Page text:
Asia-Pacific nations hope to salvage TPP

Efforts to salvage economic integration in the Asia-Pacific region look more promising as China and South Korea send envoys to a conference of TPP nations

Asia-Pacific nations hope to salvage TPP
The Trans Pacific Partnership was signed by 12 nations in February 2016 

On March 14, China and South Korea met with the 11 remaining nations of the proposed Trans Pacific Partnership (TPP) at a conference in Chile. The talks reflected efforts by the likes of Japan, Mexico, Australia and Chile to salvage economic integration in the region following the US’ withdrawal from the TPP agreement in January. With China now stepping in, a new deal appears more likely, although it remains unclear exactly what form it may take.

Chinese representatives were quick to deny the talks were intended to salvage the TPP. Rather, foreign ministry spokesperson Hua Chunying claimed they were simply a means “to exchange broad ideas”.

The balance of power is shifting away from the US… [with] China increasingly portraying itself as a
champion of free trade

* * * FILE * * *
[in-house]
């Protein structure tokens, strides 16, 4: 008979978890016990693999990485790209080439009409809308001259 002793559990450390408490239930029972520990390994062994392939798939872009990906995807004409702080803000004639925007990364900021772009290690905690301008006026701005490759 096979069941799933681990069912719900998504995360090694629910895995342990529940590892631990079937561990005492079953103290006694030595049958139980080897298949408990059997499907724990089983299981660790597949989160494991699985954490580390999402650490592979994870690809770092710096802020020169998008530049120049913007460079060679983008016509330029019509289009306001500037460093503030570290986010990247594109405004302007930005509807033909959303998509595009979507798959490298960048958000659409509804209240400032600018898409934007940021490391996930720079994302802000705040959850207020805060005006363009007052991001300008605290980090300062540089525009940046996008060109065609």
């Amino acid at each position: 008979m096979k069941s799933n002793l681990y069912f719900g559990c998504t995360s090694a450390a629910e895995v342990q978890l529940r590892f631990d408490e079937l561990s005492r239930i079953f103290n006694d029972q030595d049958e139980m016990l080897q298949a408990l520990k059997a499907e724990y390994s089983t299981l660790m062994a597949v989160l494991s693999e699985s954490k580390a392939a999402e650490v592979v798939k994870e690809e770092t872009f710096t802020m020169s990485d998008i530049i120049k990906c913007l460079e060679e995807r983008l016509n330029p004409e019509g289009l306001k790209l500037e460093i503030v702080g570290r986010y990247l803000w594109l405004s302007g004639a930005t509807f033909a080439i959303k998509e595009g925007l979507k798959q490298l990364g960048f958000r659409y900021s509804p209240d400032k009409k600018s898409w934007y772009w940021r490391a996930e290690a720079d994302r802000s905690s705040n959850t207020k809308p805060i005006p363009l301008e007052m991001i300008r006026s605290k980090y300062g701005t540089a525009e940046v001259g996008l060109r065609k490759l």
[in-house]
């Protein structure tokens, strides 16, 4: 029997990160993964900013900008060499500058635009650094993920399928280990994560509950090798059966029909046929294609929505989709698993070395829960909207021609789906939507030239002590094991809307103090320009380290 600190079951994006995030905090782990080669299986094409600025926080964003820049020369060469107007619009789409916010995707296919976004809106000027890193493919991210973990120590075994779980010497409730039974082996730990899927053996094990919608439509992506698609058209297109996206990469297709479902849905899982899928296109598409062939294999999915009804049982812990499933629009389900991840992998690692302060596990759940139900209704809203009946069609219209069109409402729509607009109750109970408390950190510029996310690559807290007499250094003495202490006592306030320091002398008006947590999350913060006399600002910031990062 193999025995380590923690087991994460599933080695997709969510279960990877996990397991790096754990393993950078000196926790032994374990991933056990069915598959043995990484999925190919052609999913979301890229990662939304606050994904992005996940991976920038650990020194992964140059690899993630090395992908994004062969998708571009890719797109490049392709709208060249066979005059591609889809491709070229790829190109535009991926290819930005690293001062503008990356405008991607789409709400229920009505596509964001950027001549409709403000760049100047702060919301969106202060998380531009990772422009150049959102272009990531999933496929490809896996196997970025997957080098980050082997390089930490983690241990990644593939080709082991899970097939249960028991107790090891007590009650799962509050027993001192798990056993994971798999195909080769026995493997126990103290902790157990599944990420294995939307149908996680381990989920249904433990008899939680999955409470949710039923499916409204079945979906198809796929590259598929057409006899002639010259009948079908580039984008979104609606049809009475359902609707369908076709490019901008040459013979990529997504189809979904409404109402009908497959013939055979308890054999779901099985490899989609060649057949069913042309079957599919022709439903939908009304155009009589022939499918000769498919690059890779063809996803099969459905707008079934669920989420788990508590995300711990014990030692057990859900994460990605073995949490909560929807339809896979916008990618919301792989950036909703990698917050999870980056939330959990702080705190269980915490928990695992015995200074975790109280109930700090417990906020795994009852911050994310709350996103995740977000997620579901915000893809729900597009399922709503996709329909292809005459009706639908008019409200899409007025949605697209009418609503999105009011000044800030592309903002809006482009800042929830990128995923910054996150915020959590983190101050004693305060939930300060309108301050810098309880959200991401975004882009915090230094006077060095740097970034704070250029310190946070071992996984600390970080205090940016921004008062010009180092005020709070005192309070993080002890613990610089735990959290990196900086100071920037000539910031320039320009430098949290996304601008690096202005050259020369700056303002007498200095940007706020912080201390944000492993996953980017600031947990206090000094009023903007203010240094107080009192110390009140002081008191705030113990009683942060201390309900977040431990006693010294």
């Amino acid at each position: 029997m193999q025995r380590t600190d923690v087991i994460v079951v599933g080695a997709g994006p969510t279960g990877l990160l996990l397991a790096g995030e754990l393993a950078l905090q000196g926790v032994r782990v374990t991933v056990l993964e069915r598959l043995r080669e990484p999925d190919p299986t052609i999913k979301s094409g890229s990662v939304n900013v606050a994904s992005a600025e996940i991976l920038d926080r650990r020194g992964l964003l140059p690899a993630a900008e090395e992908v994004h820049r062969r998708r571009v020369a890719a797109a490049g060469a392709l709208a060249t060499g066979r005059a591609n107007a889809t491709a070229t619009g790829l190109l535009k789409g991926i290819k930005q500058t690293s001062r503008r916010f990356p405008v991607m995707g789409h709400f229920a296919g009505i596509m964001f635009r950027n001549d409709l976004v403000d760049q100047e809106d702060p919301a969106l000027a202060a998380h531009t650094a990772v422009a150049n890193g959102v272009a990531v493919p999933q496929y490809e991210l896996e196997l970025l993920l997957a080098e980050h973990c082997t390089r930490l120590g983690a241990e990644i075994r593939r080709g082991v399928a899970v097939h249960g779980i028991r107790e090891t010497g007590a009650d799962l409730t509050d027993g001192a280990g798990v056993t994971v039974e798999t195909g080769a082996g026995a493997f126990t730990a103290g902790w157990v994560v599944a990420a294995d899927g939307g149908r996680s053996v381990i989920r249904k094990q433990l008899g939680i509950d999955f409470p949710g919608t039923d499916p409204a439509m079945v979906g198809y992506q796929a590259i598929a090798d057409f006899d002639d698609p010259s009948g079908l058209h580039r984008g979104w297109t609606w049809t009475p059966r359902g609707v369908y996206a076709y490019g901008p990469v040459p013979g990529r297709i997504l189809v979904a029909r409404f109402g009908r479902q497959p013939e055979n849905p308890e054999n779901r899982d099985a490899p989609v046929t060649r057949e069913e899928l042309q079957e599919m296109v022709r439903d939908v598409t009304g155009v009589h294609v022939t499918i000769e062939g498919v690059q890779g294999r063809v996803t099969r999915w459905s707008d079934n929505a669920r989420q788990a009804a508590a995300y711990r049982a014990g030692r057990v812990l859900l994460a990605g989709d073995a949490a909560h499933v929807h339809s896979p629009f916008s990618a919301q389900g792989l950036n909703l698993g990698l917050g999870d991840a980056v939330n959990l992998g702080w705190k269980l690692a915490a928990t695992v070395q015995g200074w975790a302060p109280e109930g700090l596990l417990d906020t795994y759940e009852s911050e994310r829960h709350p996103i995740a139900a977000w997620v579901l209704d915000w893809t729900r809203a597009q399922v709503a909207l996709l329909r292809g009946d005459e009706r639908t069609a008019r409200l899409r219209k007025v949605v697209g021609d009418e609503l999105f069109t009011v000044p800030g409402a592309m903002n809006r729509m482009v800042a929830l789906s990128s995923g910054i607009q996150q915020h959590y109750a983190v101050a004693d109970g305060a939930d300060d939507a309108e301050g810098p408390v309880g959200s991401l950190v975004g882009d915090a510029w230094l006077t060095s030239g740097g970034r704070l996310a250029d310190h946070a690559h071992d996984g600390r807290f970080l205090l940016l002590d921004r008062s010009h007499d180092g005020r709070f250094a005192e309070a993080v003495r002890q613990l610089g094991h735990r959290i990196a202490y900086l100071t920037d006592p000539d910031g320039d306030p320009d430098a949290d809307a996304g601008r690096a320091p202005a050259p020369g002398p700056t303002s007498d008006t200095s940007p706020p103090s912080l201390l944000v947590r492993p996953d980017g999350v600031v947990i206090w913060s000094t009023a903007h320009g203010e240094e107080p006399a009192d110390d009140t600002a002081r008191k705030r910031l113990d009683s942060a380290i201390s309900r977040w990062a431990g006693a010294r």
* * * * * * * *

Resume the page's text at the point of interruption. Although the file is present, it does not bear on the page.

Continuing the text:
Without the US, the TPP cannot be revived. Signed in February 2016, the deal stipulated signatories must ratify the agreement in their own countries before it could come into effect. If two years elapsed without all 12 signatories on board, the deal could only be saved if six representatives – with an 85 percent share of the total combined GDP – had ratified it. Without the US, whose GDP represents 61 percent of the total, the target is unreachable.

Nonetheless, the TPP could provide a framework for future negotiations. Mexican Economy Minister Ildefonso Guajardo said: “It would be up to China to decide, within its strategy, whether it can adopt the regulatory discipline of TPP.”

Likely outcomes include either the expansion of an existing trading bloc, such as the Pacific Alliance, or the creation of a new one, such as the proposed China-centric Regional Comprehensive Economic Partnership (RCEP). Meanwhile, analysts believe TPP nations without an existing bilateral agreement with the US may be deterred by the prospect of negotiating access to US markets with an isolationist President at the helm.

Whatever the case, the balance of power is shifting away from the US, with its grip on the global economy arguably loosening. China, on the other hand, has increasingly portrayed itself as a champion of free trade, pointing to an isolationist US for comparison.

As it stands, China looks set to be the biggest winner. As the world’s second largest economy, privileged access to Chinese markets is a tantalising lure. Moreover, with the political future of the EU still in some doubt, China seemingly caters to the Chilean Foreign Minister’s desire to “generate more certainty” in the context of “protectionist tendencies in some parts of the world”.